Wheat Marketing in Transition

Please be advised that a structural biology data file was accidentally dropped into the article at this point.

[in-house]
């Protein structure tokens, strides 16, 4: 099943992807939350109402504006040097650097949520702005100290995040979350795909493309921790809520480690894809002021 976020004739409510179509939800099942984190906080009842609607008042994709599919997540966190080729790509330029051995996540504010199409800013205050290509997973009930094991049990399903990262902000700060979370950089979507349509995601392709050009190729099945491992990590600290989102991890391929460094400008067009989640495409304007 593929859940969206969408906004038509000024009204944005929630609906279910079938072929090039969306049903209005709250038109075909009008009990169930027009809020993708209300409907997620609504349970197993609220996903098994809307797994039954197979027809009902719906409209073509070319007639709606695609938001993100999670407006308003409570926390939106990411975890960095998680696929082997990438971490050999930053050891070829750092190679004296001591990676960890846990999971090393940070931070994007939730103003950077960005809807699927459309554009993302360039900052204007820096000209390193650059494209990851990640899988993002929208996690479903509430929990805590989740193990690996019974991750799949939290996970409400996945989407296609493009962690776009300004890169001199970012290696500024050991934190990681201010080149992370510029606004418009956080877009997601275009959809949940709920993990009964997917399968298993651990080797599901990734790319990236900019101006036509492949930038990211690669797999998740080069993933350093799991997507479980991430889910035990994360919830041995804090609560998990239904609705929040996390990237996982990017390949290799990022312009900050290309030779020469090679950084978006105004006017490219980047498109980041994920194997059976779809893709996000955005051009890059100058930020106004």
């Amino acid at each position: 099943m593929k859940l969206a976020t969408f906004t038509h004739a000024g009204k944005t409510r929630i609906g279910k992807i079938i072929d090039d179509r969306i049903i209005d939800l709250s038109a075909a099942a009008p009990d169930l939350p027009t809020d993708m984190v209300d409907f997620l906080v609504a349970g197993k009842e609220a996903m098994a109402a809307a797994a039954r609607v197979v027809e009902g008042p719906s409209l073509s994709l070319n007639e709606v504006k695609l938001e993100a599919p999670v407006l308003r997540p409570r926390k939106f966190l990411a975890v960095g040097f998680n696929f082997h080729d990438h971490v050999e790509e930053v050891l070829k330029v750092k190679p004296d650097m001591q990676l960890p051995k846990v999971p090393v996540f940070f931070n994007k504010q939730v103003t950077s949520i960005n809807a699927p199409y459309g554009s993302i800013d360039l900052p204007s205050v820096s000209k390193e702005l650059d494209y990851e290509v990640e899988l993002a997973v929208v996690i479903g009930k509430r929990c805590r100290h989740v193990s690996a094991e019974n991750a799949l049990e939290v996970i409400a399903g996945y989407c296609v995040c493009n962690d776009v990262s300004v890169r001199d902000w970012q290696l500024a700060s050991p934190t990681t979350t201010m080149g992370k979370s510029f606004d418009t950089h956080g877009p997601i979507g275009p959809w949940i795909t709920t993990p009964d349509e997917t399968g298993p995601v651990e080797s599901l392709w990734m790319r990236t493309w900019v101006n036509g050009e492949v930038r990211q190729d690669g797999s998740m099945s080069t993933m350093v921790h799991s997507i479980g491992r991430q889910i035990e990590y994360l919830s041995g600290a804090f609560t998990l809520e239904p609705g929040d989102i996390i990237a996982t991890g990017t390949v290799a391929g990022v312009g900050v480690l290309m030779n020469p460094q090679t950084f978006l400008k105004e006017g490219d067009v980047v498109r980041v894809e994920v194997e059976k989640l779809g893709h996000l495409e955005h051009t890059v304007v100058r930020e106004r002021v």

This detailed account tells the background story of a privatised monopoly whose sharp practices embroiled a national government in scandal and shocked a nation that prides itself on the strength of its institutions. AWB Limited, the former Australian Wheat Board that in the 1990s was sold into the private sector, paid more than $US200m in kickbacks to the pariah regime of Saddam Hussein in Iraq, exploiting the provisions of the United Nations' Oil for Food program by inflating the price of the wheat it sent there to disguise the pay-offs that secured the contracts. The ensuing uproar threatened the careers of key cabinet ministers in the Howard government and contributed to the rise and subsequent election victory of the Australian Labor Party's Kevin Rudd. Linda Courtenay Botterill is Professor in Australian Public Policy at the University of Canberra, Australia. Her field of expertise is Australian politics and public policy with a focus on rural policy and politics. Professor Botterill's work in this area builds on nearly fifteen years as a public policy practitioner in the Australian Public Service, as a policy officer in two industry associations and as an adviser in the Office of the Minister for Primary Industries and Energy. Her work is focused on the policy development process with a particular interest in the role of values in the policy process and how these values become embodied in institutional structures.
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